1. Forum
  2. >
  3. Topic: Hungarian
  4. >
  5. "Magyarokat kérek, régieket."

"Magyarokat kérek, régieket."

Translation:I want Hungarian ones, old ones.

July 4, 2016



Please correct/explain, if I've got this wrong: I have had the impression that "régiek" references things - such as buildings, hats, stories, ideas, etc., while "oregek" refers to people, and other living ones.


That's right, but I've found the following description easier to get a handle on: 'régi' means 'not new', while 'öreg' means 'not young'.


This is a great mnemonic. :D


Yes, I learned it that way as well. oregek or idosek...with their diacritical marks.


"Régiek" means old ones but you say it to things like vases or computers, and "Öregek" means old, and you tell it to people


I said: I would like old Hungarians. why doesn't it work? it sounds weird as well...thanks for poisoning my mind! xD also; I would like Hungarians, old ones. is not working either.


You shouldn't describe people as régi. This sentence talks about Hungarian objects, like cars.
And "I would like old Hungarian ones" has a different grammar: "Régi magyarokat kérek."


The correct translation would be: "I ask for Hungarian ones, old ones."

For a reason unknown to me, in all the test questions I have encountered thus far "want" has been consistently used instead of "ask for".

The only objective guideline test takers can rely on is the dictionary meaning of a word, and it is a fact that as per all dictionaries "kér" means "ask for" and "want" means "akar".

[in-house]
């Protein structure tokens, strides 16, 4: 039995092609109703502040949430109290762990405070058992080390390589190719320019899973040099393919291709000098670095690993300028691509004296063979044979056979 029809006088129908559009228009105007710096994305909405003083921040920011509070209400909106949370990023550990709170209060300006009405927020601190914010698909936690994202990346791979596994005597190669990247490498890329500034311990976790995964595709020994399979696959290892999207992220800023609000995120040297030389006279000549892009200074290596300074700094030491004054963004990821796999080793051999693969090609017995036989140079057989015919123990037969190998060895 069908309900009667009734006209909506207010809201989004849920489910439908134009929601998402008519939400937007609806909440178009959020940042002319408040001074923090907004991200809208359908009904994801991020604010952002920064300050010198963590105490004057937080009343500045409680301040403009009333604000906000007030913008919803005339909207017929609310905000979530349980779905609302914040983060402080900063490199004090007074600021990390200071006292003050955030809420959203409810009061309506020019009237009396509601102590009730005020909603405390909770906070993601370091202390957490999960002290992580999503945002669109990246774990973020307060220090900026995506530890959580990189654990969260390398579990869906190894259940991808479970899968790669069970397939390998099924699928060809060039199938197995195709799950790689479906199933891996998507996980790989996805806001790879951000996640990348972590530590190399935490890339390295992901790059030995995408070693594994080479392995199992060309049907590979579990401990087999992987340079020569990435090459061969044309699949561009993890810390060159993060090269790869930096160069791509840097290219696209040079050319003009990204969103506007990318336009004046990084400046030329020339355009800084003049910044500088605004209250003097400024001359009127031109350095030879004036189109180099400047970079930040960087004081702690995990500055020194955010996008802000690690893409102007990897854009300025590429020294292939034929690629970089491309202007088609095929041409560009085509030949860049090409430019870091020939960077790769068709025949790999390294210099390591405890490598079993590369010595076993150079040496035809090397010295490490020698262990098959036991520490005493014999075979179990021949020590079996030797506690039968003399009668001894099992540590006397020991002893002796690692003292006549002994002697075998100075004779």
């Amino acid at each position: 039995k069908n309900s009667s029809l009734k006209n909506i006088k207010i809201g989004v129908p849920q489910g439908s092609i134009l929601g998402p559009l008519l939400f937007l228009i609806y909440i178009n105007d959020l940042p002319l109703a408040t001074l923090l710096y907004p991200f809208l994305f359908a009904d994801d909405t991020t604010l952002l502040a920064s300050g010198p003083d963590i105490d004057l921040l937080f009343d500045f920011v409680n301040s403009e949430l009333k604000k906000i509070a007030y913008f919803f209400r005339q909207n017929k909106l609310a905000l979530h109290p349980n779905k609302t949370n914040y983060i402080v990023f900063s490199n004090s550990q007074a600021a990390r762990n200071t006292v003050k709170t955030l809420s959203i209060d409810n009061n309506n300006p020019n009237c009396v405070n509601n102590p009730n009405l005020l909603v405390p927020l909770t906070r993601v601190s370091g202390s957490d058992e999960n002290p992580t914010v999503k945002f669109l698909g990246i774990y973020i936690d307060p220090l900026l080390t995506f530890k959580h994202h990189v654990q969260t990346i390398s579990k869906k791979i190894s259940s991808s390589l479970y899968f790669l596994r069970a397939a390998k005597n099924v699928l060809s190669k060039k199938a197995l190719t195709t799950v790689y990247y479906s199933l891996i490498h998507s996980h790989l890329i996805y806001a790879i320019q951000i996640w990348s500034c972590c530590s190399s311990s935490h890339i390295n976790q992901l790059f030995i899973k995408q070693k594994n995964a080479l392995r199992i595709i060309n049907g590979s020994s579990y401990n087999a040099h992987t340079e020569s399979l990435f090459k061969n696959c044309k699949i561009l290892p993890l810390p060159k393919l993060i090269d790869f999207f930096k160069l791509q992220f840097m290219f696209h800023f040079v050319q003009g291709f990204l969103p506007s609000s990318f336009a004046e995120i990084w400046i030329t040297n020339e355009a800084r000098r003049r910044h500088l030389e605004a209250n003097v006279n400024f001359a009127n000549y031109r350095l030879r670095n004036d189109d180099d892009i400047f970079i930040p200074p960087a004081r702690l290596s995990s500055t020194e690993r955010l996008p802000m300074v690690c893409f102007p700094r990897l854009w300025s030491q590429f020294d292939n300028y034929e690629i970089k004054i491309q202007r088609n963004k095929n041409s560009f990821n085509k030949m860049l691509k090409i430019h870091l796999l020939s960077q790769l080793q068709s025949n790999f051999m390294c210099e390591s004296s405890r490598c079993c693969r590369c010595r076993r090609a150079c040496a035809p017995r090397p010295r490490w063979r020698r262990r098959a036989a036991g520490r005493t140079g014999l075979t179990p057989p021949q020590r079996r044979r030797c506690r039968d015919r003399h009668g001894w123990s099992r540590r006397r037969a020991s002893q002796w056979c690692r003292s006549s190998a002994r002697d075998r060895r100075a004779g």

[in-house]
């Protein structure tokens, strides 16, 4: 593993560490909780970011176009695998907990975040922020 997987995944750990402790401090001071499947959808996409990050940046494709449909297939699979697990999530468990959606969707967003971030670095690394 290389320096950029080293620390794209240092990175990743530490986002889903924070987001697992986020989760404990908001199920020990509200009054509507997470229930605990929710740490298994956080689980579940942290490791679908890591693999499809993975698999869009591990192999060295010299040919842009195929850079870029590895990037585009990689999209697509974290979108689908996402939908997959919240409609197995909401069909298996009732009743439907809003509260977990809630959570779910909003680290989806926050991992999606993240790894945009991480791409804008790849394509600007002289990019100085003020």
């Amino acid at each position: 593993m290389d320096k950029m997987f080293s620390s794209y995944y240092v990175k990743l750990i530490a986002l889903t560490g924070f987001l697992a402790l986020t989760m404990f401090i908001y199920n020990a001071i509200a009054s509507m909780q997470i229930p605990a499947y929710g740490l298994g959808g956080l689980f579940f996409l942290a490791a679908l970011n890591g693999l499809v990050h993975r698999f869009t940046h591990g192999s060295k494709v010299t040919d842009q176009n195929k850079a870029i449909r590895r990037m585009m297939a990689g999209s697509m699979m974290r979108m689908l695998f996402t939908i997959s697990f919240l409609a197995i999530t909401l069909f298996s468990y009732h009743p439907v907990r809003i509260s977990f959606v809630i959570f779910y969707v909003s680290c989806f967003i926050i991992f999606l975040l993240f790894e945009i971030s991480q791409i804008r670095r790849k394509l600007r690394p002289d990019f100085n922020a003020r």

I went into the course editor to include "want" as well as "asking for," to be consistent with the rest of the course. ExDuoUser, or other native speakers, please change it back if this is wrong.


But "ones" might not refer to people here; couldn't it be wines, or hats, or whatever? "I want Hungarian (hats,) old (hats)."


Wouldn't this be more like saying "I want to ask for Hungarian ones, old ones". ?


The Great Old Ones, are they Hungarian now?


Az-a-Tóth and Kút-alul


Yes, literally. "I would like to have" is a good way of putting it in English when ordering something.


Yeah, I wrote "I would like Hungarians please. Old ones" and it was marked wrong. I reported it.


David, if I understand correctly, the sentence is not referring to Hungarian people, but to Hungarian things/objects. So 'Hungarians' would not be the correct translation.


It did not accept, "I am asking for Hungarian ones, old ones," so unless a Hungarian native objects, I will fix this in the Incubator. Based on ExDuoUser's comment, it should be OK


What does it mean to want old ones? :-O


Maybe you're an enthusiatic collector of.. say, door handles, and have heard that Hungary has nice ones. So you want them, preferably old, filigreed ones.


i see... it makes sense. :) thanks.


What does "I want Hungarian ones, old ones" mean? "I want Hungarian ones, they should be old"?


The "old ones" is given as an afterthought. So basically "I want [things] that are Hungarian and old." Traditional dresses, maybe.


I think so, this sentence is a little weird in English, is it weird in Hungarian too?


Not particularly weird if you're a collector of some sorts.


kérni - to want
keresni - to look for something

Learn Hungarian in just 5 minutes a day. For free.